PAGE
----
I had a certain amount of contact with Koichi Tohei Sensei in the mid-to-late 1960s in California. In fact, I took my shodan and nidan tests in front of him in 1965 and 1967, respectively. I know a lot about him from that period from my direct experience, and also because I was close to several key people in Southern California who would talk to me about some of the behind-the-scenes events that were occurring. Tohei Sensei even came to my home dinner one evening in 1967, and met my parents.
The event I will describe now took place somewhere around May or June 1970 in Los Angeles. At this point in time, I was serving in the US Army and was on leave prior to being assigned overseas. Since I had only a few days between tours of duty, I did not have an opportunity to train in Tohei Sensei’s seminars, but I was invited to a party one evening.
This party was attended by many of the high-ranking aikido teachers and senior students from the Southern California area, all under the tutelage of Tohei Sensei. This included many Japanese-Americans as they were some of the earliest to begin practice in California and elsewhere and had risen to higher rank before other practitioners. There were perhaps three or four Japanese speakers among the guests, which did not include me, as I didn’t learn the language until several years later.
At a certain point in the evening, the discussion came around to me and I was asked how my experience in the army had been. I briefly explained where I had been stationed, something about my training, and where I was being sent… Ethiopia! Then I began to relate to Tohei Sensei an episode that had recently occurred to me in the army barracks.
One day, our barracks underwent an inspection by the sergeant in charge. I had a framed picture of O-Sensei next to my bed. When I returned from training later that day after the inspection, the photo of O-Sensei was face down on my bed! I was more than a little irked by this and felt that my privacy had been violated. I talked to one of my buddies who informed me that the sergeant thought that this was a photo of Ho Chi Minh! You’ll recall that he had been the President of Communist North Vietnam until his death in 1969.
The fact that the sergeant mistook O-Sensei for Ho Chi Minh did not reflect a high level of education on his part. The fact that I had a photo of an oriental person at my beside in an army barracks during the Vietnam War did reflect a high degree of naivete on my part.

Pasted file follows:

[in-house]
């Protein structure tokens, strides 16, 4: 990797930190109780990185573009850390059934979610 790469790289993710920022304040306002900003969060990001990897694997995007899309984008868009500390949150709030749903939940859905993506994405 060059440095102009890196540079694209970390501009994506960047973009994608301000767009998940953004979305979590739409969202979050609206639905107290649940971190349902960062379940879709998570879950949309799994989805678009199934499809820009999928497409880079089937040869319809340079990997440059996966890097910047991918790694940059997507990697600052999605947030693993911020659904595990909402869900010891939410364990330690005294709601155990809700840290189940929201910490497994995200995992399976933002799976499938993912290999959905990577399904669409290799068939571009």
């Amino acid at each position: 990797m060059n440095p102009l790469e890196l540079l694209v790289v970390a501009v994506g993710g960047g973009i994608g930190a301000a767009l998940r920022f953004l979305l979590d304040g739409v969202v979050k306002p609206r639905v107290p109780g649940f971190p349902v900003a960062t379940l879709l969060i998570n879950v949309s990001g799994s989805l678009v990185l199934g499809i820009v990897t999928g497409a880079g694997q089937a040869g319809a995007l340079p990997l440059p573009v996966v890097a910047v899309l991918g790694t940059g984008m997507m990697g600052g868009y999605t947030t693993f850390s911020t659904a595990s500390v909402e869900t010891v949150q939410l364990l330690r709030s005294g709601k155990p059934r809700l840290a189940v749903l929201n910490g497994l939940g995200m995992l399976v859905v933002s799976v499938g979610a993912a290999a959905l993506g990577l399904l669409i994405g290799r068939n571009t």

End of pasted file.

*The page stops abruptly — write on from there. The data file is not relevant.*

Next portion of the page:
I paused after describing the incident to Tohei Sensei, but he had no reaction. Probably he didn’t understand who I was referring to because the Japanese use different names to refer to Asian figures due to different readings of Chinese characters. Perhaps one of the Japanese speakers present explained to Sensei who Ho Chi Minh was and he finally smiled. I don’t remember very clearly. However, the next thing that happened I will never forget!
Here’s what I said next: “Sensei, I think that if I had your photo next to my bedside, the sergeant would have done the same thing to you thinking that you were Mao Tse-tung!”
There was a pregnant pause in the room because everyone but Tohei Sensei got what I had just said. However, no one dared to show any reaction out of deference to Sensei. In retrospect, the scene was totally outrageous! All present were trying to repress an explosion of laughter. Tohei Sensei was totally in the dark because he had no idea who this Mao Tse-tung was. By that time, I was beginning to get very embarrassed because I feared I had crossed the line by making such a stupid comment while attempting to be clever. The silence continued for what seemed to be an eternity.
Present in the room was Yoshihiko Hirata, a Japanese national who had settled in Seattle, Washington. Hirata had trained at the Aikikai Hombu Dojo in Tokyo previously and knew Tohei Sensei well having been his student. He was also a good speaker of English. Hirata of course understood the joke. Then suddenly, he erupted in laughter being unable to control himself any longer! This was the trigger for the release of thunderous laughter on the part of all present in the room, except for Tohei Sensei. He still had not a clue about what had happened, and was the only one to have been left out of the joke.
I couldn’t control my laughter either, but at that same time, I felt myself begin to slink down in my chair. I became overcome by embarrassment after realizing what I had done. I was 24 years old at the time.
Then mercifully, Mr. Hirata leaned over and explained to Tohei Sensei that this Mao Tse-tung was actually “Motakuto” in Japanese. Finally, Tohei Sensei was let in on the joke. He looked at me in the strangest manner possible not quite knowing how to react. Finally, a somewhat sheepish smile appeared on his face.
This was simultaneously one of the funniest and most embarrassing incidents of my life! To this day, I have no idea what Tohei Sensei was really thinking at that moment. Looking back, after all my years in Japan, I really can’t believe I was that cheeky to have made such an outrageous comment directed toward such an illustrious person. I still cringe at the thought!